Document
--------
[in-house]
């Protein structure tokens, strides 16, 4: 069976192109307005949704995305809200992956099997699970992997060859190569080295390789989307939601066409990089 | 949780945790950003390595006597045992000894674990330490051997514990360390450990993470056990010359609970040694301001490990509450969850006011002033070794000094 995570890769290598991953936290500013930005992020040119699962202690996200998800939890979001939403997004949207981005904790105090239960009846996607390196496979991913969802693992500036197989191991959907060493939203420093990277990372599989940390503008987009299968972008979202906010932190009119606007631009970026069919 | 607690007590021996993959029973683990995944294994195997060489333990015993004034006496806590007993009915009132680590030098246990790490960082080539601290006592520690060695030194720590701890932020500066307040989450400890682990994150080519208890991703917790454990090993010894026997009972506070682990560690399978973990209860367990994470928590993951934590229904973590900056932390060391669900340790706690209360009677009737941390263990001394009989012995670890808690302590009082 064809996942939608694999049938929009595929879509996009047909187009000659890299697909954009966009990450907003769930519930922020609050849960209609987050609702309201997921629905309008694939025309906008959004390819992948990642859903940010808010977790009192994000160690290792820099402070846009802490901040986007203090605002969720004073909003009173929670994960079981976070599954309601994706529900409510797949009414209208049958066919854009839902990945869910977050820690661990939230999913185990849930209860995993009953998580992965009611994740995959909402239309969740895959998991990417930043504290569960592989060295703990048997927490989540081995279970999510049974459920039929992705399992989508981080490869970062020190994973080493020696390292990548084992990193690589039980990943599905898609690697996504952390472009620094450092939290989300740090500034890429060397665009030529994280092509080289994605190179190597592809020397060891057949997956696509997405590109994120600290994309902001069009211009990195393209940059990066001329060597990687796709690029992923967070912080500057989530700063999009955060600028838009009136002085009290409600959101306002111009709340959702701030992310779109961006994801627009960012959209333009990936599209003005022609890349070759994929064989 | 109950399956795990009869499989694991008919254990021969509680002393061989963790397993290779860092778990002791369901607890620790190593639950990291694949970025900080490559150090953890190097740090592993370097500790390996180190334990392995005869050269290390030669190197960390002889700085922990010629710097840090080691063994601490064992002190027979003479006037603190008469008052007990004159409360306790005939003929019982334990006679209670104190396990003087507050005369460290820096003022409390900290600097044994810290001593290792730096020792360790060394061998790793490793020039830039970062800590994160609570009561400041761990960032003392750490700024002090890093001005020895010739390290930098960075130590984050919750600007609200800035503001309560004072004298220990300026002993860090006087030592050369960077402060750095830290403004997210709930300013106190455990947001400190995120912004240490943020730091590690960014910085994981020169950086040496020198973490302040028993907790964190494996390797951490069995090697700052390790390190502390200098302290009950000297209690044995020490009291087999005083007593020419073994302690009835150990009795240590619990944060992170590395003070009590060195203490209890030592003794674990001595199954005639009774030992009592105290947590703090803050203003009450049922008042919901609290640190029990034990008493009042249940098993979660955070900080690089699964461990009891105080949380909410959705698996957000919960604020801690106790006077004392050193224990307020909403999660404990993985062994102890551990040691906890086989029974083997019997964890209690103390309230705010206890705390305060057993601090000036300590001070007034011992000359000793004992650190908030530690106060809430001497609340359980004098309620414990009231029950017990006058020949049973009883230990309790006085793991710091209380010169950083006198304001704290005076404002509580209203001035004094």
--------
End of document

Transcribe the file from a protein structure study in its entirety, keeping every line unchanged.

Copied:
[in-house]
């Protein structure tokens, strides 16, 4: 069976192109307005949704995305809200992956099997699970992997060859190569080295390789989307939601066409990089 | 949780945790950003390595006597045992000894674990330490051997514990360390450990993470056990010359609970040694301001490990509450969850006011002033070794000094 995570890769290598991953936290500013930005992020040119699962202690996200998800939890979001939403997004949207981005904790105090239960009846996607390196496979991913969802693992500036197989191991959907060493939203420093990277990372599989940390503008987009299968972008979202906010932190009119606007631009970026069919 | 607690007590021996993959029973683990995944294994195997060489333990015993004034006496806590007993009915009132680590030098246990790490960082080539601290006592520690060695030194720590701890932020500066307040989450400890682990994150080519208890991703917790454990090993010894026997009972506070682990560690399978973990209860367990994470928590993951934590229904973590900056932390060391669900340790706690209360009677009737941390263990001394009989012995670890808690302590009082 064809996942939608694999049938929009595929879509996009047909187009000659890299697909954009966009990450907003769930519930922020609050849960209609987050609702309201997921629905309008694939025309906008959004390819992948990642859903940010808010977790009192994000160690290792820099402070846009802490901040986007203090605002969720004073909003009173929670994960079981976070599954309601994706529900409510797949009414209208049958066919854009839902990945869910977050820690661990939230999913185990849930209860995993009953998580992965009611994740995959909402239309969740895959998991990417930043504290569960592989060295703990048997927490989540081995279970999510049974459920039929992705399992989508981080490869970062020190994973080493020696390292990548084992990193690589039980990943599905898609690697996504952390472009620094450092939290989300740090500034890429060397665009030529994280092509080289994605190179190597592809020397060891057949997956696509997405590109994120600290994309902001069009211009990195393209940059990066001329060597990687796709690029992923967070912080500057989530700063999009955060600028838009009136002085009290409600959101306002111009709340959702701030992310779109961006994801627009960012959209333009990936599209003005022609890349070759994929064989 | 109950399956795990009869499989694991008919254990021969509680002393061989963790397993290779860092778990002791369901607890620790190593639950990291694949970025900080490559150090953890190097740090592993370097500790390996180190334990392995005869050269290390030669190197960390002889700085922990010629710097840090080691063994601490064992002190027979003479006037603190008469008052007990004159409360306790005939003929019982334990006679209670104190396990003087507050005369460290820096003022409390900290600097044994810290001593290792730096020792360790060394061998790793490793020039830039970062800590994160609570009561400041761990960032003392750490700024002090890093001005020895010739390290930098960075130590984050919750600007609200800035503001309560004072004298220990300026002993860090006087030592050369960077402060750095830290403004997210709930300013106190455990947001400190995120912004240490943020730091590690960014910085994981020169950086040496020198973490302040028993907790964190494996390797951490069995090697700052390790390190502390200098302290009950000297209690044995020490009291087999005083007593020419073994302690009835150990009795240590619990944060992170590395003070009590060195203490209890030592003794674990001595199954005639009774030992009592105290947590703090803050203003009450049922008042919901609290640190029990034990008493009042249940098993979660955070900080690089699964461990009891105080949380909410959705698996957000919960604020801690106790006077004392050193224990307020909403999660404990993985062994102890551990040691906890086989029974083997019997964890209690103390309230705010206890705390305060057993601090000036300590001070007034011992000359000793004992650190908030530690106060809430001497609340359980004098309620414990009231029950017990006058020949049973009883230990309790006085793991710091209380010169950083006198304001704290005076404002509580209203001035004094």